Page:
A secure wireless mobile-to-server link

Modern mobile devices are some of the most technologically advanced devices that people use on a daily basis and the current trends indicate continuous growth in mobile phone applications. Nowadays phones are equipped with cameras that can capture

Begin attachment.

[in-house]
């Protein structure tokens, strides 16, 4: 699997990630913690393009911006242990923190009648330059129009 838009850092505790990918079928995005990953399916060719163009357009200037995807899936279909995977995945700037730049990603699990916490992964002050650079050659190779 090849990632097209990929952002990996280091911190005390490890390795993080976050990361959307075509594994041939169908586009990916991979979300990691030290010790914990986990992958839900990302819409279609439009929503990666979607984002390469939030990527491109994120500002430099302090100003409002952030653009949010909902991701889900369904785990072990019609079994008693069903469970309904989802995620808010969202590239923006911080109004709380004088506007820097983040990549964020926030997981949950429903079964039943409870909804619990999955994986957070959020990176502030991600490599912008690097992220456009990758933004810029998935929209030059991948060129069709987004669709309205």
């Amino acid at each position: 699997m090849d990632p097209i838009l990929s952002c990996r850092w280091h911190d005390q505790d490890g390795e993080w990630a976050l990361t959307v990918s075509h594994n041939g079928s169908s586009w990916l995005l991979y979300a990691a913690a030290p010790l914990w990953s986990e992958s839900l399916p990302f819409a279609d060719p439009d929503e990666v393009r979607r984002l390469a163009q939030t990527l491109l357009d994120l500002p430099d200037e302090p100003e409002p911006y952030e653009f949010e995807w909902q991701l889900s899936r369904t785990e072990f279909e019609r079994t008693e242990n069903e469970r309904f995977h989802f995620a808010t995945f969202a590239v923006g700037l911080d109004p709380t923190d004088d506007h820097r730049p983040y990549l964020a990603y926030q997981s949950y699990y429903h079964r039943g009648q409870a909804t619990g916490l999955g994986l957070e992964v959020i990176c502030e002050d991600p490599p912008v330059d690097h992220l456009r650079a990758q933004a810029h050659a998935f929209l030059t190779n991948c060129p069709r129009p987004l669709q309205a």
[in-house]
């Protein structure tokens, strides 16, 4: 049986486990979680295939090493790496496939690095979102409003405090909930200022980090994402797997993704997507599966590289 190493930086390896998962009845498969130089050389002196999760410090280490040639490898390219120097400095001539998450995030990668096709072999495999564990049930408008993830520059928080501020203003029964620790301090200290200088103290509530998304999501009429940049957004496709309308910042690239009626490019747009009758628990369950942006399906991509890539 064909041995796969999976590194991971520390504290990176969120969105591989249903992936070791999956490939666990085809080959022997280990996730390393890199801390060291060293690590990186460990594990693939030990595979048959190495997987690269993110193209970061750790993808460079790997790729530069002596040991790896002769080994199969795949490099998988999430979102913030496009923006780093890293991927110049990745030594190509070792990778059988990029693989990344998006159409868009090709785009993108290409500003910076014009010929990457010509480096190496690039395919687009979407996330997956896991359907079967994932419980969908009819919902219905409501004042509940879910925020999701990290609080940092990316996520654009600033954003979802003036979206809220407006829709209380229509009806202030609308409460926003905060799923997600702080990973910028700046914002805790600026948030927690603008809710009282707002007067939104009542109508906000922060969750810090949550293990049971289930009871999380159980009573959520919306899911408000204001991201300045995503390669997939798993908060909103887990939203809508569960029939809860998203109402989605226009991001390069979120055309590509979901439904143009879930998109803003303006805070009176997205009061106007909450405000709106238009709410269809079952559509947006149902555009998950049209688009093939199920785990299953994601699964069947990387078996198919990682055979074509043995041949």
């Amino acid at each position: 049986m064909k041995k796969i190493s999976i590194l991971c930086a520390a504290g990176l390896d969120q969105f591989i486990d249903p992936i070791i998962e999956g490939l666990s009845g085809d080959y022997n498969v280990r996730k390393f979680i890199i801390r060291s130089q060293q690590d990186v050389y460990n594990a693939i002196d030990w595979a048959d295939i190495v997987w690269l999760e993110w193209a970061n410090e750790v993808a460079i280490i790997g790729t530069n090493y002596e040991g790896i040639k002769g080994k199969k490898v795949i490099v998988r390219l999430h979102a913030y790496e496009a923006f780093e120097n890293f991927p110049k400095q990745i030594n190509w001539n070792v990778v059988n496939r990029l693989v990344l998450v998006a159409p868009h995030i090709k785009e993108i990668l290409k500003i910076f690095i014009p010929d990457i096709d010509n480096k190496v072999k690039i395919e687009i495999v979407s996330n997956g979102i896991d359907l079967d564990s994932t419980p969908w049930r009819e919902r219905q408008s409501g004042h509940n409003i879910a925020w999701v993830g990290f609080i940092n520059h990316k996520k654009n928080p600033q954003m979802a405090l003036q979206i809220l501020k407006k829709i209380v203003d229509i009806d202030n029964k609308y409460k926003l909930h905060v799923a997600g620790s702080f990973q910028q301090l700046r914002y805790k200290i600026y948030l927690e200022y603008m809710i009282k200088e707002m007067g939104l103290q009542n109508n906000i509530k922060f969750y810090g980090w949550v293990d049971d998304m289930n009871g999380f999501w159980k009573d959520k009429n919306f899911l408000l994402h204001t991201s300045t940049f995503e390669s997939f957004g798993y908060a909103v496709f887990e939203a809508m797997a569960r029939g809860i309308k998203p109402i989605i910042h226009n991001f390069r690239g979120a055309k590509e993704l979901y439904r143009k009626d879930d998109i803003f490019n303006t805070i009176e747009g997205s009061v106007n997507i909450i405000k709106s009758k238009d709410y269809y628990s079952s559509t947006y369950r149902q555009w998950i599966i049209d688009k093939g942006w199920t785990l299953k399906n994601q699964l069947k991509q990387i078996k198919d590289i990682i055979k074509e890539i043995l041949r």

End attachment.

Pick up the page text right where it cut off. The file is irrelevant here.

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    A Secure Wireless Mobile-to-Server Link Abhinav Kumar  *a , David Akopian *a , Sos Agaian a , Reiner Creutzburg  b   a The University of Texas at San Antonio, San Antonio, TX, USA  b Fachhochschule Brandenburg, Germany ABSTRACT Modern mobile devices are some of the most technologically advanced devices that people use on a daily basis and the current trends indicate continuous growth in mobile phone applications. Nowadays phones are equipped with cameras that can capture still images and video, they are equipped with software that can read, convert, manipulate, communicate and save multimedia in multiple formats. This tremendous progress increased the volumes of communicated sensitive information which should be protected against unauthorized access. This paper discusses two general approaches for data protection, steganography and cryptography, and demonstrates how to integrate such algorithms with a mobile-to-server link being used by many applications. Keywords:  cryptography, steganography, mobile, server, security, communication 1.   INTRODUCTION Wireless communication is the fastest growing field in the communications industry. It has captured the attention of the media and the imagination of the public and sparked great interest in the scientific community and amongst researchers for decades. Today mobile phones have become the most widely used wireless devices and as a result cellular systems have experienced exponential growth over the last decade and there are currently about two billion users worldwide. The mobile phone has become an integral part of people’s lifestyles and has an extensive and fast growing developer community designing applications that are bringing business, entertainment and communication to hand-held devices on demand the world over. In addition, wireless local area networks currently supplement or replace wired networks in many homes, businesses, and campuses. Through the assistance of miniaturized hardware, mobile devices now offer PC-like hardware and software features. Some phones have a sophisticated software suite that includes PC based applications such as a Microsoft Word™, Excel™ and PowerPoint™. Modern mobile phones are also equipped with various communication technologies such as the Internet, Bluetooth, Wi-Fi, etc. For a wide category of mobile devices known as smartphones [Table 1] external third party applications can be developed and embedded by the users. The emergence of smartphones has been a revolutionary development providing superior features, integrating technologies and better multimedia experience for people using hand-held devices. Surveys have shown that out of the billion phones that will be shipped, sales of smart phones will represent about one-fifth (more than 200 million) of all mobile handset sales by 2009. This emergence has also resulted in great excitement on behalf of service providers and software developers. Smart-phones today are empowered by operating systems and platforms that enable software developers and content providers to deploy PC-like applications. Tables 1 and 2 illustrate recent evolution in smartphone market 2 . One can observe that several competing OS are available [Table 2], and the share of dominating OS (Symbian TM ) has been recently reduced due to success of iPhone TM  (Apple) and Blackberry TM  (RIM) smartphones. The competition is extended to 3 rd  party software developers as the vendors recognized that the success of their  platforms will be also defined by the loyal software developer base to enrich their devices with exciting new applications. This competition resulted in a new development – the vendors open their platforms to attract more developers. For example, Symbian TM17   has been a dominating OS for many years. Currently Nokia acquired Symbian TM  and made it open source to extend 3 rd  party developer base 17 . Similarly Google developed an open source Android OS for smartphones in an attempt to enter this market 18 . Apple provides kits and application sales channel for developers 19 . *; 210-355-9133;; 210-458-7718 Invited Paper     Table 1 Worldwide Smartphone Market shares Q3 3008, Q3 2007 2   Vendor Q3 2008 % share Total 100% Q3 2007 % share Total 100%  Nokia 38.9 51.4 Apple 17.3 3.6 RIM 15.2 10.6 Motorola 5.8 6.6 Others 17 25.1 Table 2 Worldwide Smartphone Operating System Market shares Q3 3008, Q3 2007 2   OS Vendor Q3 2008 % Share Total 100% Q3 2007 % Share Total 100% Symbian 46.6 68.1 Apple 17.3 3.6 RIM 15.2 10.6 Microsoft 13.6 12.2 Linux 5.1 4.4 While the development of applications in native operating system environments is more optimal and fully utilizes their capabilities, developers are often interested to make their applications portable across many platforms for wider reach. Java Platform, Micro Edition (Java ME)  provides such a flexible environment, applications based on Java ME are  portable across many devices, yet leverage each device's native capabilities 20 . Java ME includes flexible user interfaces, robust security, built-in network protocols, and support for networked and offline applications that can be downloaded dynamically. This paper overviews aspects of Java ME application development and discusses two general approaches for secure data communication, steganography and cryptography. While cryptographic protection is a built-in feature of most of the smartphones, wireless steganography has been recently introduced by authors in "Wireless Steganography" 1 . Steganography is the science of hiding data in innocuous cover media such as images, audio and video. The information intended to be unseen by intermediate parties is considered as the steganographic content. Some possible media are to include audio files, video files, text files, and images. For example, in “Wireless Steganography” 1  we discussed scenarios of hiding an image within an image and textual information in audio files. Cryptography is the discipline concerned with communication of secret information by transforming clear, meaningful information into an enciphered, unintelligible form using a predetermined algorithm and a key. This paper demonstrates how to integrate such algorithms with a HTTP mobile-to-server link in case developers seek  protection of communicated data in addition to built-in security mechanisms. The implementation peculiarities are discussed along with extraction and decryption. 2.   MOBILE APPLICATION DEVELOPMENT USING JAVA ME Java Platform, Micro Edition or Java ME 3 , formerly known as Java 2 Micro Edition (J2ME) is a collection of technologies and specifications to create a platform that fits the requirements for mobile devices such as consumer  products, embedded devices, and advanced mobile devices 3 . It is a collection of technologies and specifications that can  be combined to create a complete Java runtime environment specifically to fit the requirements of a particular device. Before we get into the details of this specific platform, let us review the Java 2 platform in general. The Java 2 Platform comprises three basic elements: •   All coding is done in the object-oriented Java programming language. Syntactically, it is similar to C++, but the two languages have fundamental differences. One of the biggest differences lies in their management of objects and object  Profil ame rofil DC PDA' Profile CDC: Connected Device ConfigurationCLDC: Connected Limited Device ConfigurationMIDP: Mobile Information Device ProfileRMI: Remote Method Invocation PI*fnrm Micro Editio.,.va ME) I   references. The Java language allocates and de-allocates memory automatically as the program creates and destroys objects. C++ programmers must allocate and free memory explicitly. The Java platform features virtual machine architecture. This is advantageous in several respects: the virtual machine can be implemented to run atop a variety of operating systems and hardware, with binary-compatible programs operating consistently across many implementations. In addition, the virtual machine provides tight control of executed binaries, enabling safe execution of untrusted code. The Java platform includes and extensive set of standard class libraries called application programming interfaces or APIs. Taken together, the Java language, Java Virtual Machine (JVM)  21  and Java APIs compose the Java platform. Moreover, the Java platform is designed to encompass a wide range of computer hardware, everything from smart cards through enterprise servers. Therefore, the Java platform comes in three flavors: Java 2, Standard Edition J2SE) is designed for desktop computers. Java 2, Enterprise Edition J2EE)  is a comprehensive platform for multi-user, enterprise-wide applications. Java 2, Micro Edition J2ME)  is a set of technologies and specifications developed for small devices like smart cards, pagers, mobile phones, and set-top boxes. J2ME uses subsets of J2SE components, such as smaller virtual machines and leaner APIs since the processing capabilities and memory resources on such small devices are limited. 2.1   Range and Scope of Java ME As mentioned earlier, Java ME is a collection of technologies and specifications that are designed for different parts of the small device market. Because Java ME spans such a variety of devices, we cannot to create a one-size-fits-all solution using this platform. Java ME, therefore, is divided into configurations and profiles. Configurations can be defined as specifications that detail a virtual machine and a base set of APIs 3  that can be used with a certain class of device. A profile builds on a configuration but adds more specific APIs to make a complete environment for building applications. While a configuration describes a JVM 21  and a basic set of APIs, it does not by itself specify enough detail to enable you to build complete applications. Profiles usually include APIs for application life cycle, user interface, and persistent storage. Fig.1 Java ME Architecture 3   As shown in Figure 1, the Java ME tree has two main branches. The first is based on the Connected Limited Device Configuration (CLDC). This configuration is for small wireless devices with intermittent network connections, like pagers, mobile phones, and Personal Digital Assistants (PDAs). The Mobile Information Device Profile (MIDP), which is based on CLDC, is the first finished profile and thus the first finished Java ME application environment. MIDP-compliant devices are already available. The other major branch of the Java ME tree is based on the Connected Device Configuration (CDC). This configuration is for larger devices (in terms of memory and processing power) with robust network connections. Set-top boxes and internet appliances are good examples of CDC devices. Devices implement a complete software stack (Fig. 2), which usually consists of a configuration, a profile, and optional APIs.    (a) (b) Fig. 2 (a) Current Java ME Stack (b) Future Java ME Stack featuring the multimedia API (MMAPI) 2.2   Advantages of Using the Java ME Platform Major advantages of using the Java ME platform for mobile application development are summarized below: •   The Java platform is safe i.e. Java code always executes within the confines of the Java Virtual Machine, which  provides a safe environment for executing any downloaded code. In general, a binary application could freeze a device or crash. By contrast, at worst a Java application can bring down only the Java Virtual Machine, not the device itself. •   The Java language encourages robust programming. The garbage collector saves programmers countless hours of hunting down memory leaks. Likewise, the Java language's exception mechanisms encourage programmers to create robust applications. •   Portability is a big win for wireless Java technology. A single executable can run on multiple devices. For example, a MIDlet (a MIDP application) will run on any device that implements the same MIDP specification. Given the dizzying  profusion of wireless devices, not having to maintain a plethora of implementations is a big advantage. Even if a Java application makes use of vendor specific APIs, applications written using the Java programming language are inherently easier to modify for another device than applications written in C or C++. Another benefit of portability is the ease of delivering applications to a device over the wireless network (sometimes called Over-the-air, or OTA,  provisioning). Binary applications can be moved from a server onto a device, too, but not safely. Because Java code runs inside the Java Virtual Machine, code that is downloaded from the network can be run safely. Binary code cannot  be contained at execution time and is much less safe. 2.3   Creating a MIDlet MIDP development tools are available for Linux, Solaris, and Windows operating environments. The development environment consists of three components which are described next: •   Java 2 Standard Edition (J2SE) SDK version 1.3 or higher. •   J2ME Wireless Toolkit (J2MEWTK). This is a package of tools for building and testing MIDlets. •   Code editor. This can be something as rudimentary as Notepad (on Windows) or something more elaborate like the Net Beans IDE depending on the developer’s choice. Fig. 3 J2ME Wireless Toolkit The first step to writing a MIDlet is to download and install the J2SE SDK. It provides the Java platform upon which the J2ME Wireless Toolkit runs. Second, it includes a Java compiler and other tools that the J2MEWTK uses to build your  projects. The next step is to download the J2ME Wireless Toolkit from and install it onto the workstation or PC. On Launching the WTK, the opening screen looks like in Fig. 3. MIDP 1.0   CLDC 1.0 MIDP 2.0CLDC 1.1 MMAPI    MiDlet Help tT aEF 'i G ava   The J2MEWTK helps the developer create projects, where the end result of each project is one MIDlet suite which can be deployed onto the actual Java enabled mobile phone. The toolkit works with one project at a time. You can change properties of the current project, build the project, and run the project in a device emulator (Fig.4) in order to test its look and feel before deployment. Several example projects come installed with the toolkit for reference purposes. The toolkit is available for free download and its console is easy to use, thus helping the developer to concentrate fully on the task without having to worry about testing and deployment. 3.   A MOBILE-TO-SERVER COMMUNICATION LINK A mobile-to-server communication can be established through various means, for e.g;  SMS Short Messaging Service)  allows the communication of short text messages between mobile phones or e.g. from a PC to a mobile phone. We know that the control channel between base station and phone is used for call setup. This control channel also provides the passage for the text messages. All text messages pass through a centralized SMS control center (SMSC) in the core network which stores and forwards the messages to the appropriate user in the network. MMS Multimedia Messaging Service)  is a standard for sending messages which include multimedia objects like audio, video or images. This standard was introduced and developed by the Open Mobile Alliance (OMA). MMS messages are delivered using both the SMS and WAP technologies. When a mobile phone receives an MMS message, it receives an MMS notification message over SMS (WAP Push) which contains header information about the MMS message and an URL pointer that the recipient must fetch in order to retrieve the content of the MMS message. WAP Wireless Application Protocol) is a standard for allowing internet content to be made available onto mobile phones equipped with a micro-browser. It involves an intermediate WAP gateway which translates the HTML pages commonly used on the internet into WML pages compatible with the micro-browser. Hypertext Transfer Protocol HTTP)  is a communication protocol commonly used in the client-server communication over the Internet. HTTP is a request/response  standard between a client and a server. A client is the end-user; the server is the web site. Typically, an HTTP client initiates a request. It establishes a Transmission Control Protocol (TCP) connection to a particular port on a host (port 80 by default). An HTTP server listening on that port waits for the client to send a request message. Upon receiving the request, the server sends back a status line, such as HTTP/1.1 200 OK , and a message of its own, the body of which is perhaps the requested resource, an error message, or some other information. In today’s world of data communication with hand-held devices, interaction between a mobile phone and a web-server is a very effective scenario for a vast range of applications. This can happen using the phone’s in-built micro-browser to access websites built for mobile phones (WAP sites) or by having a client-server based request/respond model. Let us discuss the latter case. Building this client-server HTTP communication link would involve three basic components (Fig.5): A MIDlet running on the client mobile phone (to send data) A Java servlet  running on a server (e.g. the Apache Tomcat Server) to receive data A database (e.g. MS SQL) on the server (to sort and store data) The MIDlet is written using the Java ME platform and deployed as a MIDlet suite onto the client phone. The corresponding Java servlet is housed inside the Apache Tomcat Server. Servlet works with client based on request-response model. This is done by the java.servlet javax.servlet . ; and javax.servlet.http. ; packages. The first step is to open a connection to the server using the Connector class. Fig. 4 WTK Emulator